Episode 6: Beauty for the Beholder

Episode 6: Beauty for the Beholder

Quick editor’s note: in the intro, we tease the previous episode being about music. That’s an error on our part, and you didn’t miss anything – that episode is coming soon!

  1. Philosophers have discussed different lists of the so-called transcendentals. This source, citing Aristotle, Plato and Aquinas along the way, sees beauty as closely related to the good and the true.



  1. The work of Rev. Robert Spitzer, SJ, can be found at the Magis Center website. His work is a wonderful combination of philosophical, theological and pastoral approaches to God and humanity.



  1. Augustine wrote in Book One of his Confessions: “Our hearts are restless until they rest in you.”



  1. The Catechism of the Catholic Church draws connections between truth, beauty and goodness in its discussion of the Eighth Commandment, starting at paragraph 2500.



  1. The statement that beauty is truth and truth is beauty comes from poet John Keats in his “Ode on a Grecian Urn.”



  1. Bill believes he heard that there are Franciscan roots to the maxim loosely translated, “To know the name of the rose is not the same as to know the rose.” So often we may know the name of a truth but not fully know or understand the truth through experience. Wikipedia gives some explanations of the phrase and its application.



  1. “New Advent” provides a Catholic Encyclopedia discussion of the group of Franciscans known as “Spirituals.”



  1. Chapter 6 of the Book of Wisdom makes a connection between wisdom and beauty. You must be open to beauty in order to reflect upon the wisdom of the Creator, Ken points out.



  1. Thank you, John Denver, for the beauty and loveliness of the song, “Sunshine on My Shoulders.”



10. Explore everything about Chesterton at the Chesterton Society site. Somewhere, in one collection of Chesterton quotes, he says beauty is closely related to a sense of proportion. He was an artist as well as author.



  1. The Guggenheim Museum posts this profile of controversial artist Robert Mapplethorpe.



12. Neither Ken nor Bill knew that “alt-beauty” was a “thing,” as described in this newspaper piece.



13. Psalm 95 begins its warning against the hardening of one’s heart in the seventh verse.



14.Whatever is true, whatever is beautiful, think on these things, St. Paul tells the Philippians. This is indeed a good prescription against hardened hearts.



Episode 5: The New Mercy Turnpike


Episode 5: “The New Mercy Turnpike”
  1. Going through the constituent parts of joy guides our approach to the New Evangelization. A major US meeting in 2017 sought to clarify the approach.



  1. The Church is an abundant source of mercy. We must request, receive and proclaim it. Reconciliation is crucial for joy. God’s mercy endures forever.



  1. Ken pointed out that Instructing the ignorant is a spiritual work of mercy.



  1. Pope Francis spread the Church’s message of mercy with the Special Jubilee of Mercy and the appointment of priests as missionaries of mercy.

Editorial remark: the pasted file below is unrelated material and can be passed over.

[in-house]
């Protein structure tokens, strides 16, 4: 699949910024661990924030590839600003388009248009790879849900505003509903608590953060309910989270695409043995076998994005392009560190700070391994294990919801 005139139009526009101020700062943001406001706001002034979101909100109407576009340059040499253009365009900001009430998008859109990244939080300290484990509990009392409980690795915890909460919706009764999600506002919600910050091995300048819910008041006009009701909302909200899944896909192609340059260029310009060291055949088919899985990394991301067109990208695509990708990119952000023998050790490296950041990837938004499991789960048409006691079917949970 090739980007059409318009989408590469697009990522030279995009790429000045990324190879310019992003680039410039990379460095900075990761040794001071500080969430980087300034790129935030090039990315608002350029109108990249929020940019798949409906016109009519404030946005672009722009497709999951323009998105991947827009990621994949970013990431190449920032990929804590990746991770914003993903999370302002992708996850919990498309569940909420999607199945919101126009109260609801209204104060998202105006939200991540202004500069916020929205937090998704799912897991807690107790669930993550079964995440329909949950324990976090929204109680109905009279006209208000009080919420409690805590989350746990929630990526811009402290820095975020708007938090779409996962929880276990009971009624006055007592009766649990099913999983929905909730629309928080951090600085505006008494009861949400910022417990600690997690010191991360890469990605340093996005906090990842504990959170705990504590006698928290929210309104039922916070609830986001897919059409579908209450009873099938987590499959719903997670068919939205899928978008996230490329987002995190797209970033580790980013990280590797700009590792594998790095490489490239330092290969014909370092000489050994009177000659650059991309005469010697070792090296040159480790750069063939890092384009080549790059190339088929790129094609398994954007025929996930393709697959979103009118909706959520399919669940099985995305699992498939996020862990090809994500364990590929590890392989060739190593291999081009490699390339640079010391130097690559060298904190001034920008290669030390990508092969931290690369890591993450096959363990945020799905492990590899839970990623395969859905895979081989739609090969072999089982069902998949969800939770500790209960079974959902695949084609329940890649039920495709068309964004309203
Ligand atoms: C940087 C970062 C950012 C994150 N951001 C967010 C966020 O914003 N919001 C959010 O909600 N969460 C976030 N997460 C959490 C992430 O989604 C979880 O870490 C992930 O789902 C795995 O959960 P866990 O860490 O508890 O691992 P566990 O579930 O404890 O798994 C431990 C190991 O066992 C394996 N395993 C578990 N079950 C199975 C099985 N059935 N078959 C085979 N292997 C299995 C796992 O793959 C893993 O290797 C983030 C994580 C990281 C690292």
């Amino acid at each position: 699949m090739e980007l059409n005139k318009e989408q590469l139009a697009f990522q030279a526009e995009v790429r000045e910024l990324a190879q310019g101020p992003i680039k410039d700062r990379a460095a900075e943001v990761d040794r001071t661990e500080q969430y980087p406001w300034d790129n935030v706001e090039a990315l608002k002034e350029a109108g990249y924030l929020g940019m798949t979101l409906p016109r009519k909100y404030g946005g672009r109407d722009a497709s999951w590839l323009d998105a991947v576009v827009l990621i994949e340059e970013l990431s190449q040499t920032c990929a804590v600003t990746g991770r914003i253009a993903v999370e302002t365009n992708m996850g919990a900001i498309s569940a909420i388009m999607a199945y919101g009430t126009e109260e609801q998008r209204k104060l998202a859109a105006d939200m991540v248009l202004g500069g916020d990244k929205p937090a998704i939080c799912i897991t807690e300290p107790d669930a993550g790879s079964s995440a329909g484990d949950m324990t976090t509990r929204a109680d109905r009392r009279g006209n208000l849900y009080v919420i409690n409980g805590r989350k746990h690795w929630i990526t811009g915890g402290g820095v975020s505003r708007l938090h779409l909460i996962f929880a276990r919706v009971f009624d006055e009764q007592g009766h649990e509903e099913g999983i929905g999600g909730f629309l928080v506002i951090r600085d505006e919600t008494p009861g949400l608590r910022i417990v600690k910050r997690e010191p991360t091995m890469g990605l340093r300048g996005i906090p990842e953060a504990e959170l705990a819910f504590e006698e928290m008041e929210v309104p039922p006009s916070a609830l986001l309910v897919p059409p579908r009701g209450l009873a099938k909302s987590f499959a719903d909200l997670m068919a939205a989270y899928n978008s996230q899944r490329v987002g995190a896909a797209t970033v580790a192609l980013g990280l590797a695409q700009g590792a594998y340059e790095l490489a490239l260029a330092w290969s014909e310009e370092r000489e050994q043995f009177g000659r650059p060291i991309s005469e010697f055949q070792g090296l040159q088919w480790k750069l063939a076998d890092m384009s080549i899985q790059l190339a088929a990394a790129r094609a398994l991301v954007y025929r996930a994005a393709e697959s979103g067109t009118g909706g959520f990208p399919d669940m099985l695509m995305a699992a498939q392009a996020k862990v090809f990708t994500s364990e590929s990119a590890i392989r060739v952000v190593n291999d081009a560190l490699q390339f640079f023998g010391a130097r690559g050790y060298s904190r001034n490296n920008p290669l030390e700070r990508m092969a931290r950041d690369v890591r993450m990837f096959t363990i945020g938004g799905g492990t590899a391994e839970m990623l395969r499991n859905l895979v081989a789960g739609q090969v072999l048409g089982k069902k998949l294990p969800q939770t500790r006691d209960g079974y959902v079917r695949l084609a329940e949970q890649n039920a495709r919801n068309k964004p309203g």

1. How do we show mercy to a world that desperately needs it? The Eucharist is central, re-presenting the sacrifice of Calvary, says Dives in Misericordia.



  1. Divine Mercy ties many themes of evangelization together. We need to embrace Christ’s perfect sacrifice and join together in gratitude for it.



  1. We need “forgiving” situations and conditions. Forgiving is not just a response but is a proactive pursuit. Bill mentioned “forgiving highways.”

google document/forgiving driving


  1. Exchanges of mercy are moments of hope. The Church sends us forth to seek out such encounters with the missioning “ite misa est” as Mass ends.



Episode 4: In God We Trust?


Episode 4: “In God We Trust?


  1. Bill and Ken are exploring different aspects of joy. We need to share truth because people want to trust each other. Billy Joel’s song “Honesty” says it.



  1. Descartes made himself the center of all things, eroding our ties to truth.



  1. Trust is crucial in relationships. Relativism leads to dictatorial relationships, as posited by Pope Emeritus Benedict XVI. National Catholic Register



  1. Can we construct trust quantitatively? Ken referred to this in USA Today:



  1. People generally trust only themselves today, says The Death of Expertise by Thomas Nichols, a new book cited by Bill.



  1. We must trust others in the community and those who pass it along to us. The gift of faith is given by God, but we must receive it. Job’s trust in 13:15.



  1. God has proven Himself trustworthy through his gift of the Divine Mercy, and the Marians of the Immaculate Conception promote devotion to this.



  1. Ken and Bill are discussing components of joy with an eye toward Pope Francis’s emphasis on joy for missionary discipleship, as seen in his writing.



  1. God wants all people to be saved and come to a knowledge of Himself. Pope Francis makes this point in his Apostolic Exhortation, The Joy of Love.



(Science causes some people to lose trust in God. But Blessed John Henry Newman says a thousand questions still do not add up to one doubt:)


Episode 3: We Can Handle the Truth!


Episode 3: “We Can Handle the Truth!”
  1. What is truth? Pilate asked this question, and people still ask it today.



  1. Truth is called one of the transcendentals along with beauty and goodness. The Magis Center and Rev. Robert Spitzer S.J. provide an explanation.



  1. Aquinas wrote about reason among angels and humans. He wrote extensively about angels.



  1. The Church encourages the use of human reason. It was used in Scriptures.



  1. Pope John Paul II wrote about the splendor of truth in Veritatis Splendor:



  1. We encounter the way, the truth and the life in Jesus. The Word of God was made flesh. The Spirit of Truth guides us as He did on the Road to Emmaus.